These arent the rclones youve been looking for...

I recently came across an interesting technique used by many different ransomware groups that is used for data exfiltration. In this current age of ransomware, it is becoming more common to see double and sometimes triple extortion, where they are exfiltrating the data out before encrypting so as to have some leverage should the company not decide to pay up. One such tool being used is called Rclone https://rclone.org/ What is interesting about this tool, it's a self contained executable and doesnt have to be installed on Windows. You simply download the zip file, unzip it and you can start using it.

Its strength lies in being able to communicate and upload to a large number of cloud storages via command line. A list of all the ones they currently support is found here: https://rclone.org/docs/ One of the ones I tested recently was its connection to Mega.io.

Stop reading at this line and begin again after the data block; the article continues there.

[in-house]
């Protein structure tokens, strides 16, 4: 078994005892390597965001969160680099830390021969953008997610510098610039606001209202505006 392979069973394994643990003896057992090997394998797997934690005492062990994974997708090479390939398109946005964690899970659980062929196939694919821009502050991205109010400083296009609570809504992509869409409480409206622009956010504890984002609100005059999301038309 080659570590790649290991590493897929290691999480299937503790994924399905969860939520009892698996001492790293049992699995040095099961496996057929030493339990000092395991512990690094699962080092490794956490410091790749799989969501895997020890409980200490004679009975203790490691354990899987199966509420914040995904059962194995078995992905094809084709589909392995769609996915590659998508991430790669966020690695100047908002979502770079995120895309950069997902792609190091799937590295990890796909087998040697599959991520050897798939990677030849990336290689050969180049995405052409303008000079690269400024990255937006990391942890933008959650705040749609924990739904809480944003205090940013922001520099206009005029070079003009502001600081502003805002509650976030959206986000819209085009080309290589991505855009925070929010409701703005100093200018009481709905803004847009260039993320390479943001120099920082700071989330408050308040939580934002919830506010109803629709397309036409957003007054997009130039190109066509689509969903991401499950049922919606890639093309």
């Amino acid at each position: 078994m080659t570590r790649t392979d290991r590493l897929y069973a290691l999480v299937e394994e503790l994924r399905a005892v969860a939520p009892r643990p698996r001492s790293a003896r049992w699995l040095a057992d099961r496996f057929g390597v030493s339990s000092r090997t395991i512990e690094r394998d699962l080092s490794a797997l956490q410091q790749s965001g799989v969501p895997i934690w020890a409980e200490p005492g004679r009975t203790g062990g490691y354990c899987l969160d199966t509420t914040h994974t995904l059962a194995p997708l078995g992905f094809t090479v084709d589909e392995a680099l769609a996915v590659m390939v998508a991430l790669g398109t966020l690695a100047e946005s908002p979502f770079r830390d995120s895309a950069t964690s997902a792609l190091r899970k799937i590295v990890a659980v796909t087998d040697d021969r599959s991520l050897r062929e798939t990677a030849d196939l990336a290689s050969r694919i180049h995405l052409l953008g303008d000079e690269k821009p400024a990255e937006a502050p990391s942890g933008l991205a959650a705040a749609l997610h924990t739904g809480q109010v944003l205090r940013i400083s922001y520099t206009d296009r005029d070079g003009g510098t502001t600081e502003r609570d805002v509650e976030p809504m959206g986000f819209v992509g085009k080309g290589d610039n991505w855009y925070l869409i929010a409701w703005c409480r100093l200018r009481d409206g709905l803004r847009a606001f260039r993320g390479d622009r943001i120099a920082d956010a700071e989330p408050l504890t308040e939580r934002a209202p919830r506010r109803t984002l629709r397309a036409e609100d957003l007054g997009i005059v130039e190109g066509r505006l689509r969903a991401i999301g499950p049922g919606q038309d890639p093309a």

If a company isnt blocking outbound to these cloud storages, they run the risk of easy data exfil via this tool. To set it up for use with Mega, first you would sign up for an account at mega.io. Next you would navigate to your rclone.exe via command line and do the following:





During this setup it would ask you a series of questions such as:





So essentially you just provide it with the username and password for the Mega account and then test the connection with this command:




It was discovered recently that a Conti affiliate leaked their "playbook" which gave us good insight into the tools and techniques a ransomware group like Conti uses in their attacks. Here is a snippet about Rclone from their manual



You can see here that they simply transferred files to their Mega account via this tool. We see a lot of companies getting breached lately and one would wonder if they know of these tactics (maybe from someone in the threat intel team alerting them to this sort of thing constantly...) but they never actually take the steps to setup monitoring for usage of this tool in their network or blocking well known cloud storage. It will take a massive data dump publicly leaked for these companies to wake up and start practicing Active Defense.

Comments

  1. Flipping right! Good stuff, makes you wonder how many companies ignore the advice of their security professionals...

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